The Fresh Loaf

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Now with a fool proof new non-sour sourdough starter...

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Mini Oven's picture
Mini Oven

Now with a fool proof new non-sour sourdough starter...

Now with a fool proof non-sour sourdough starter...  

I got 240g of starter with just one heaping teaspoon of starter inoculation in 6 hrs!  Ten grams starter with 120g of water w/ 60g rye + 60g AP (10% protein wheat flour.)

It is a lot of fun having a sourdough that isn't sour for a change although I wonder if it still has the same health benefits as a sour one.  (?)  It is certainly better for cinnamon rolls and sweeter doughs and some plain breads.  (I have seen a very tall shiny spring-form pan in the market.)   I haven't had the courage to test this starter in an all rye recipe.  Maybe a double loaf experiment would be interesting.  I am keeping the young starter at about 75% hydration and refrigerated between feeds (after a 1/3 rise after feeding.)  I'm using it as mother, removing a heaping teaspoon to make more starter for baking.

The last 1-2-3 loaf was a mixed wheat/rye (40%)  (100g blend of toasted oats and chia) with a teaspoon of active malt,  60g dried old rye altus, bread made from the sour starter.  Today is it's second day but I'm yes, getting a trace of sour.  Very light but it is there.  How interesting...  The oats & malt make for a rather fluffy moist bread, bendably soft.  The dough was rather firm, I figure the oats and chia are responsible and they give lots of moisture up when baking so there wasn't much folding.  I worked altus crumbs along with sesame seed into the dough after an initial 30 minute rest.  The dough was retarded in the fridge overnight.  (But so was the last loaf and it didn't develop any sour tastes.) (Can't seem to download photos!)

I am curious if this starter gets more sour over time with just refrigeration storage or of it needs counter time to develop "sour."  Will chilling thwart San Fan lactobacteria?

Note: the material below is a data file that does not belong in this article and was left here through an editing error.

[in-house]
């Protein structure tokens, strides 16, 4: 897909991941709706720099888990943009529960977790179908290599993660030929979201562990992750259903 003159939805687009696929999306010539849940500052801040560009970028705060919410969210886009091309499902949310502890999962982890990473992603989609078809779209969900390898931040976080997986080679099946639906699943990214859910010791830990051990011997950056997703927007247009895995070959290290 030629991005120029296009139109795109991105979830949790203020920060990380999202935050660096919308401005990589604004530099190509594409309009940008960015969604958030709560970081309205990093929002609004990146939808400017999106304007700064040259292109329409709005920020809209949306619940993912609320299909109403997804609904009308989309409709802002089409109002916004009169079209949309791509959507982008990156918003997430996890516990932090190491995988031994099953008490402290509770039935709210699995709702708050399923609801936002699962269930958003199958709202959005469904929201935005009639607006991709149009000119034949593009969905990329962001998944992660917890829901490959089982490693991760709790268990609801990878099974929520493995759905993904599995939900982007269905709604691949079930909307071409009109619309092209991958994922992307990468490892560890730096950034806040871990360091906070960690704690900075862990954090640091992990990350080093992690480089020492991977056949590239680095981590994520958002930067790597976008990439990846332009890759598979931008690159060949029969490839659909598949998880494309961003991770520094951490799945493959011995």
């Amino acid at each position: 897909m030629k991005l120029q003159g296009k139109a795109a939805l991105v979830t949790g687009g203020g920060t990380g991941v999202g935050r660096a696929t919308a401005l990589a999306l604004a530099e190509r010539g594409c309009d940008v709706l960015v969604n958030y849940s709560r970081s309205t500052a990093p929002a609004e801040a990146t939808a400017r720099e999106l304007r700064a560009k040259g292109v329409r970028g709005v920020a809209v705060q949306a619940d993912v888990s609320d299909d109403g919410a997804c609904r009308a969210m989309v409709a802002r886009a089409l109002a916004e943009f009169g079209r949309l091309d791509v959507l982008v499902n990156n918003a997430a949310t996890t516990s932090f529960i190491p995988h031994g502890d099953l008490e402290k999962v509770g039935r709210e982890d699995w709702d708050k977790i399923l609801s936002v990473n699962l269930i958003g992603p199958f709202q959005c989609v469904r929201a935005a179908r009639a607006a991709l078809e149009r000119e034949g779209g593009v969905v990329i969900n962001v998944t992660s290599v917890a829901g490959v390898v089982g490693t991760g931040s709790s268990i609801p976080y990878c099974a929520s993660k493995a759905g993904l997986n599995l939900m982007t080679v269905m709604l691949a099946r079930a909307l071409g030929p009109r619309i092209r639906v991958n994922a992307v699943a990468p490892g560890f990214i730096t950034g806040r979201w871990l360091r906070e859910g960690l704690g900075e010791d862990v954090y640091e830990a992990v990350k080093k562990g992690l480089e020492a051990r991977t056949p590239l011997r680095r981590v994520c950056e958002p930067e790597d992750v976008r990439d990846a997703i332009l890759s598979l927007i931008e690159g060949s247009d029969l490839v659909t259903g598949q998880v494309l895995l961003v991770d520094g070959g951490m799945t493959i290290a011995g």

Comments

Mini Oven's picture
Mini Oven

nice cool clear sky this morning   22.5cm x 10cm   or   9" x 4"

dabrownman's picture
dabrownman

Great crust and crumb.  Is it more or less sour that you thought you would get?

Nice baking

Mini Oven's picture
Mini Oven

I was expecting no sour.  The first bite was not surprising but at the end of chewing there it was, hauntingly tantalizing, enough sour to say it was there.  How it danced on the tongue and longed to be noticed after the bread had been swallowed.  

The next loaf from this rye/wheat starter will be a sweet bread with no altus, we will see if the sour shows itself. 

isand66's picture
isand66

Interesting experiment. Thanks for sharing.  I do find I get more sour flavor from my starters when they are refrigerated overnight.

Nice crumb shot and crust on your bake too!

Ian

Mini Oven's picture
Mini Oven

So far, in light of this new starter...  I think that only happens when the right Lacto-beasties are in the culture.  If they are not there, and I suspect they are not in my new starter, the dough doesn't increase in sour (I chilled it when it was 6 or 7 days old -- against all my recommended advice for new starters!)  

I suspect the sour is coming from the altus and that would mean...  what?  That "sour" is an flavonoid/aroma thing more than an acid thing?  I have even let the inoculated starter go beyond maturity and still, not producing a sour loaf although the starter tasted sour.  (an often complaint about many sd starters)  

What I have not done with this new starter is to raise the temperature of the fed/growing/ripe culture beyond 26°C (78°F.)  Below, yes, warmer?  No.  

I am also using small inoculations (1:5:5 to 1:12:12) with even more flour for the refrigerated stock "mother" starter.  A trick that makes my rye starter more sour!

Mini

Janetcook's picture
Janetcook

Hi Mini,

I don't know enough about micro organism behavior to know if refrig. changes things when done early on but I imagine it does as these beasites are very good at adaptation.  Wish I did know more about 'their' world and how it works.  To me it is a mystery.

 I am surprised that with such a small inoculation that you aren't getting sour.  I would think, to get a less sour starter, you would want to go in the opposite direction.  Well, at least that is what I do BUT I am using freshly ground whole grains and that makes a huge difference.  Ratio I use to keep mine mild is 1:.7:1  /100g seed, 70g water, 100g flour.  It will ripen in 3 - 4 hours depending on the room temp.  I build it daily since I bake daily.  I keep enough at the end of the day to start the next days feed and that bit does go into the refrig. overnight.  I also use some of my fruit yeast water as the water added during feeds.  Makes a wonderful smelling leaven and I no longer have to worry about going over during its rising phase. (With straight water it would get sour pretty sour if it went beyond its peak....)

For more info. on the sanfrancisco beasties I read about it HERE though it hasn't sunk in because I am not 'working' with what I read.

I am interested to read where this goes after time.  

Thanks for the post!

Mini Oven's picture
Mini Oven